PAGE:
ORANGE CITY, Iowa – Since Thanksgiving, Dave and Renae Dunkelberger of Waconia, Minn., have driven 14,000 miles for Red Raider basketball.
Son Brent, a senior, just finished his last season for Northwestern College. Mom and Dad were in Point Lookout, Mo., for his final game, an opening-round loss at the NAIA Division II Men’s National Basketball Championship.
The Dunkelbergers hopped in the car after the game and drove to Sioux City to catch daughter Alli, a freshman, suit up for the Red Raiders in the national women’s tournament at the Tyson Events Center.
The couple caught 49 of Northwestern’s 67 men’s and women’s varsity basketball games this season.
Dave Dunkelberger, 50, played for Northwestern College from 1982-84. The Pilot Mound, Iowa, native kept working during much of his travel this winter. Wells Fargo Bank, his employer, allowed him to set up a temporary office site last week in Sioux City.
“I normally work out of Minneapolis, where I’ve been for seven years,” said Dunkelberger, a corporate credit consulting manager who has been with the company 25 years. “From time to time, when I get down there, I’ll work out of the Sioux City Wells Fargo location.”
‘A higher power’
One of the scenes I remember from the 2011 national tournament took place March 11, shortly before Northwestern took the court to face Sterling College.
I walked past the locker area where the Red Raiders prepared. Coach Earl Woudstra sat alone in the adjacent tunnel, looking down at what I thought was a scouting report. Coaches often go over in their heads (or on paper) those last-minute X’s and O’s.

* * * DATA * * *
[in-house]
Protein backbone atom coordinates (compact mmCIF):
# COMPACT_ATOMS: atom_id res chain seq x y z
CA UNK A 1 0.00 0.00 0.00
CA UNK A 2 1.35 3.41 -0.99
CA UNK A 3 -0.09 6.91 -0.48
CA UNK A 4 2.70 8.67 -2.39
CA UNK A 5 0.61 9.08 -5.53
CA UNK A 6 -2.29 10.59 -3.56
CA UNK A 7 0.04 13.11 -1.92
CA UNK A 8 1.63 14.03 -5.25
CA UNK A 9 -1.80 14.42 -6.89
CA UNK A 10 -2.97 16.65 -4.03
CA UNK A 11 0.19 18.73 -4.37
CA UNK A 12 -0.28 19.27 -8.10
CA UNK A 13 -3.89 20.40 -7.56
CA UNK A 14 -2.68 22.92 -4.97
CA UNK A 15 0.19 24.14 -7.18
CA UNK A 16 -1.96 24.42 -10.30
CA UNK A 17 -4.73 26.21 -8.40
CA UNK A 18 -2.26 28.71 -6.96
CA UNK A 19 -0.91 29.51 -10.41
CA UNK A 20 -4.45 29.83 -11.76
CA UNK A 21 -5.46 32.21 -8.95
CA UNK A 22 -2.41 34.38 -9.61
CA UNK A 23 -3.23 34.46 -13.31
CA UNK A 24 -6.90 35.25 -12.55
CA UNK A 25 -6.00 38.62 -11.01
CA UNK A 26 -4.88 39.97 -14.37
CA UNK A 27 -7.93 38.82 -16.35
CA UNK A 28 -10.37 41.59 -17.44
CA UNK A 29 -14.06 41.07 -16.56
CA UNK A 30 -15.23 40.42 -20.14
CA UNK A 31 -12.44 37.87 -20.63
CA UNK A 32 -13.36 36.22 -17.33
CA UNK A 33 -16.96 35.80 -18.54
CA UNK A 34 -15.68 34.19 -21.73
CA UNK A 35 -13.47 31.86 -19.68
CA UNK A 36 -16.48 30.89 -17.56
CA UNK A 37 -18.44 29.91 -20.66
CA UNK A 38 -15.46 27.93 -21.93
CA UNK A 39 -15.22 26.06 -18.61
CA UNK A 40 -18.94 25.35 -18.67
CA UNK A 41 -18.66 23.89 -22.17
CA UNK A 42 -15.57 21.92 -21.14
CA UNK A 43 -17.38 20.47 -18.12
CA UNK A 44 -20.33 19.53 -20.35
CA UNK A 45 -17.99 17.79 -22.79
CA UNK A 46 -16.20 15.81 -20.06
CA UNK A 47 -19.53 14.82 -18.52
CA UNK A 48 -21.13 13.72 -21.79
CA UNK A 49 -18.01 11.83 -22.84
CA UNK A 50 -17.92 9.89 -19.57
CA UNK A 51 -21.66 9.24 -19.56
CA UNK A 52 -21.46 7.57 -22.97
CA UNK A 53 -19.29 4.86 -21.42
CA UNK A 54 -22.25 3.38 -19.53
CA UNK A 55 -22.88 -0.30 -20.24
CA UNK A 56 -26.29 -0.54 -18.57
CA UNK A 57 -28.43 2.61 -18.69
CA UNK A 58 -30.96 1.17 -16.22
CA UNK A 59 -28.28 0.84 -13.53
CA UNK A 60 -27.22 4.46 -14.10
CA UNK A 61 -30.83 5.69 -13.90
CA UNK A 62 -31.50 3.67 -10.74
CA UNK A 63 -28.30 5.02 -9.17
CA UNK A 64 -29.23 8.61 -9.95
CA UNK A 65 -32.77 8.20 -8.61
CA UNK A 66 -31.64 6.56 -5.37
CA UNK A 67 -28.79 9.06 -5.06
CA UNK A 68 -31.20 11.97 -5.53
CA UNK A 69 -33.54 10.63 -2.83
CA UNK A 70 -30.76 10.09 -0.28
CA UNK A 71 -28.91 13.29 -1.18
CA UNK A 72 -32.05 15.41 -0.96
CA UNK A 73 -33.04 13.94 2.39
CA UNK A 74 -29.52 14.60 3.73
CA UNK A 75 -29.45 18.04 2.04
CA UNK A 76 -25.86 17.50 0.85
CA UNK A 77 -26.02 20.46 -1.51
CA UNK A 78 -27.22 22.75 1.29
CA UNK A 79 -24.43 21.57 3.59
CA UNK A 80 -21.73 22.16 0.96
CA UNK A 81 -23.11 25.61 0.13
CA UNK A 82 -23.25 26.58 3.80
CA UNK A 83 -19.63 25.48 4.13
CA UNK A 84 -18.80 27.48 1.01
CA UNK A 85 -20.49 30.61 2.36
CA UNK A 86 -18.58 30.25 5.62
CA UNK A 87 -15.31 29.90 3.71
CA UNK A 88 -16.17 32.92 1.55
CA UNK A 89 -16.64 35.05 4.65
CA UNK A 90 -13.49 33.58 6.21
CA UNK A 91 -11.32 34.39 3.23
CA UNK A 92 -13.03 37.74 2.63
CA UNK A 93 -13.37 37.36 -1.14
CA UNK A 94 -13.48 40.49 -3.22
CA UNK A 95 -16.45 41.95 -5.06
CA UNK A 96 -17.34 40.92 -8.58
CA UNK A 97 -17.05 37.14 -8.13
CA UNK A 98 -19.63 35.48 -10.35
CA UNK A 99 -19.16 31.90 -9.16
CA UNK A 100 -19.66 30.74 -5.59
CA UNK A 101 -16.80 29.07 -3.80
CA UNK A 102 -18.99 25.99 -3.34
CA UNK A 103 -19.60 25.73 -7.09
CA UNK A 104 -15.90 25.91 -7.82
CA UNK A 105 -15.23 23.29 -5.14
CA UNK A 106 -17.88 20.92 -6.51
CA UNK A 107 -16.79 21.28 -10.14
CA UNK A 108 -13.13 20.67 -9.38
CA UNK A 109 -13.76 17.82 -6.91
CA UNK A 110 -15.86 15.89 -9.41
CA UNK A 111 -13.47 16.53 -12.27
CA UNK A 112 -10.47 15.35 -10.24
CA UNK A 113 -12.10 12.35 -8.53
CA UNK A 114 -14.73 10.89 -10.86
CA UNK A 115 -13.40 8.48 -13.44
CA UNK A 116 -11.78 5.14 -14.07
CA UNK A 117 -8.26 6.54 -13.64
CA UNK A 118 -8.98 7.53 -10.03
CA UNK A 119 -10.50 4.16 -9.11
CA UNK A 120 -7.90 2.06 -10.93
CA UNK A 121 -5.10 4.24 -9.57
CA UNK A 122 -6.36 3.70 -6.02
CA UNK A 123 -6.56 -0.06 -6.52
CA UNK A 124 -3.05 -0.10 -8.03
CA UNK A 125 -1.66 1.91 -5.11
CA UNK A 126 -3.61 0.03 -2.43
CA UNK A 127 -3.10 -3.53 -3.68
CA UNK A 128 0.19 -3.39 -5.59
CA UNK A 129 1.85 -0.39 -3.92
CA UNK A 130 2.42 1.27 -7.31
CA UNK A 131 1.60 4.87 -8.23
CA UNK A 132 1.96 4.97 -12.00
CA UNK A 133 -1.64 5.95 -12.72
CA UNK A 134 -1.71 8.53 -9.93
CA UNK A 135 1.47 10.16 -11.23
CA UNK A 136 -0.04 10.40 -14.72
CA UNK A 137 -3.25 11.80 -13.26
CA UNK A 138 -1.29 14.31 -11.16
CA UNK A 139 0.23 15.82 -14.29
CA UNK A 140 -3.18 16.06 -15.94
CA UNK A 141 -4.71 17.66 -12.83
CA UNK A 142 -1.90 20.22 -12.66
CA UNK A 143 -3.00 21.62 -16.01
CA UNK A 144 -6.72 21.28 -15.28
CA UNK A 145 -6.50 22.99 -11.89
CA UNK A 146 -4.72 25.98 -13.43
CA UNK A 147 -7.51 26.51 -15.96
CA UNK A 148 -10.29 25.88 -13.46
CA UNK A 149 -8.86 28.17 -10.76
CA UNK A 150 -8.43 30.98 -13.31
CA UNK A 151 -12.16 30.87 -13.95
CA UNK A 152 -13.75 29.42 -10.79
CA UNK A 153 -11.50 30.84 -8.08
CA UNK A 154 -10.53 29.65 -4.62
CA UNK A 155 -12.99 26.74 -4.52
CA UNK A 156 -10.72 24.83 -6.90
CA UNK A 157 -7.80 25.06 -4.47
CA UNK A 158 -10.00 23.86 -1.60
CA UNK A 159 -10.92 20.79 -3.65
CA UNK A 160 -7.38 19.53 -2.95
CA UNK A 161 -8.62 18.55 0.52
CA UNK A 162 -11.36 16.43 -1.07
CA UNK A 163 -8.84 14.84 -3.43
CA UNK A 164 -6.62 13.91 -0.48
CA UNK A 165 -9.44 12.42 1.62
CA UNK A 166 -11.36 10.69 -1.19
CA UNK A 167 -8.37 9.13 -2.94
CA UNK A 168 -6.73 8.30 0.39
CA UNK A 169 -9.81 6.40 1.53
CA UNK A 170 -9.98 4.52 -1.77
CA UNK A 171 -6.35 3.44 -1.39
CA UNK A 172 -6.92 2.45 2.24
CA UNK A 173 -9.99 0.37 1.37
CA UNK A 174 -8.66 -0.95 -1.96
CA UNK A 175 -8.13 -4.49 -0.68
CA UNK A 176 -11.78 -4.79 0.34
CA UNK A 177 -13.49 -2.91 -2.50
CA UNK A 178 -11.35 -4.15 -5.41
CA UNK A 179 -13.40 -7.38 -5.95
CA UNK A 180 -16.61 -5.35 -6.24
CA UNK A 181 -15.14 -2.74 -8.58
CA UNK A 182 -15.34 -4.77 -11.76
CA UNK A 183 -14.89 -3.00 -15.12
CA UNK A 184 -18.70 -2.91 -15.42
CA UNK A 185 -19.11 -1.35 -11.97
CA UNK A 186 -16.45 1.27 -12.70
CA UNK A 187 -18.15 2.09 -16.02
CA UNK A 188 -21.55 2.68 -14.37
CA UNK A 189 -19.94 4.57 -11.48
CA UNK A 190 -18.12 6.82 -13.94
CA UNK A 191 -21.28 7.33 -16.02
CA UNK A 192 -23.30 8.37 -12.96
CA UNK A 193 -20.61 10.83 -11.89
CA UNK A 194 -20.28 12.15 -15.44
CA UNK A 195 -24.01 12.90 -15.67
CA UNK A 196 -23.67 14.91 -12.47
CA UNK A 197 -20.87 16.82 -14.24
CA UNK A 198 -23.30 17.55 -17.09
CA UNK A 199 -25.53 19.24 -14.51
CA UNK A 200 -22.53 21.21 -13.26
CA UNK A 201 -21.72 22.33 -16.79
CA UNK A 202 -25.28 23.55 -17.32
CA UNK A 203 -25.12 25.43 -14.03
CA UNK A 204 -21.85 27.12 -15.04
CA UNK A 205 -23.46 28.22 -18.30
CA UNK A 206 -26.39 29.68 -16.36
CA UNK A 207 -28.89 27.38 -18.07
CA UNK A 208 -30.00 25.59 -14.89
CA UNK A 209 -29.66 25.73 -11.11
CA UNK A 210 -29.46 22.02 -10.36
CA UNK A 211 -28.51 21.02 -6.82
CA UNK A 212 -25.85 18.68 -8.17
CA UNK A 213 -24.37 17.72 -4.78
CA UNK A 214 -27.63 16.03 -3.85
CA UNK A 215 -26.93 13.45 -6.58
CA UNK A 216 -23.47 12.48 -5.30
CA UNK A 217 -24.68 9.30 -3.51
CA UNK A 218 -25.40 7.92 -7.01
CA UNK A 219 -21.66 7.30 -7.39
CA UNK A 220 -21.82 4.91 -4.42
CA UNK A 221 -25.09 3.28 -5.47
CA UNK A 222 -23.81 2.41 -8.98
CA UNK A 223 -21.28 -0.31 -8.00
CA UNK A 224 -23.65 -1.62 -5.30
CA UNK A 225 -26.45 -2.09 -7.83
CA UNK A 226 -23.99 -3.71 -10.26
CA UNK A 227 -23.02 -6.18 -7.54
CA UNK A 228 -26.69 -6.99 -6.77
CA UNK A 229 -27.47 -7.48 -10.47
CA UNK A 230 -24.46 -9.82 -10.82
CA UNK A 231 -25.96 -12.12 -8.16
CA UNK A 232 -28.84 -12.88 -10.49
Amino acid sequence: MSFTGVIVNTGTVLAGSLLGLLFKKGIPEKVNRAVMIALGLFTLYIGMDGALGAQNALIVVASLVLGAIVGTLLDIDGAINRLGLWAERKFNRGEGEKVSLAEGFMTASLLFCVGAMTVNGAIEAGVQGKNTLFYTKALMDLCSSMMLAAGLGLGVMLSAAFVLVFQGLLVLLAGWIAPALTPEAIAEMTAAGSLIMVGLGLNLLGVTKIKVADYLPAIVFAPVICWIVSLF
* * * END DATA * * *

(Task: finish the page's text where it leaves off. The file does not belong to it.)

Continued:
Woudstra? He read the Bible.
“That’s Earl,” said Barry Brandt, Northwestern College athletic director. “In his talk with a team before a game, he talks about playing the game for a bigger reason, a higher power. He goes to scripture to prepare his team, and also to calm himself.”
(Brandt told me he reached Woudstra on the morning of the national title game one week ago. Woudstra was washing the team’s uniforms. The Journal’s Barry Poe walked out of the Tyson Events Center that night following NWC’s title conquest. Poe said Woudstra carried a bag of towels and sweaty uniforms, not a championship trophy.)
“As a team, we play to glorify God,” said Becca Hurley, the Raiders’ national player of the year. “I think it shows up in unselfish play. We are used to working for and playing for each other.”
Hurley spoke in front of an estimated 1,000 NWC students in Christ Chapel on Monday morning. That’s the message she shared.
She spoke with me later about teamwork of a different stripe. It involves Marilyn Mayberry of Orange City, a surrogate mother of sorts for several Raiders. Hurley stayed with Mayberry two weeks ago while she (Hurley) battled Influenza B during the tournament that decided the champion of the Great Plains Athletic Conference.
“I didn’t play Briar Cliff that weekend (Feb. 26) and watched the game from Marilyn’s house via the Internet,” Hurley said. “My doctor didn’t even want me in the gym.”
With Mayberry’s help, Hurley regained her strength and kept the team rolling to its third national title in her four-year career.
“It’s a blessing to have Marilyn,” Hurley said. “Her home is quiet, relaxing and away from campus.”
Hurley, a Christian education major, cleaned out her locker Monday afternoon, a reminder of sorts her athletic days are coming to a close. The fifth of Chuck and Chris Hurley’s 10 children said we’ll hear from her family again.
“My sister Emily, who is 10, really likes basketball,” Becca Hurley stated. “The last time I was with her, I showed her how to shoot a left-handed layup while jumping off the correct foot. She’ll be better than me.”
Could we see a Hurley in the spotlight a decade from now?
“You might,” Becca Hurley said.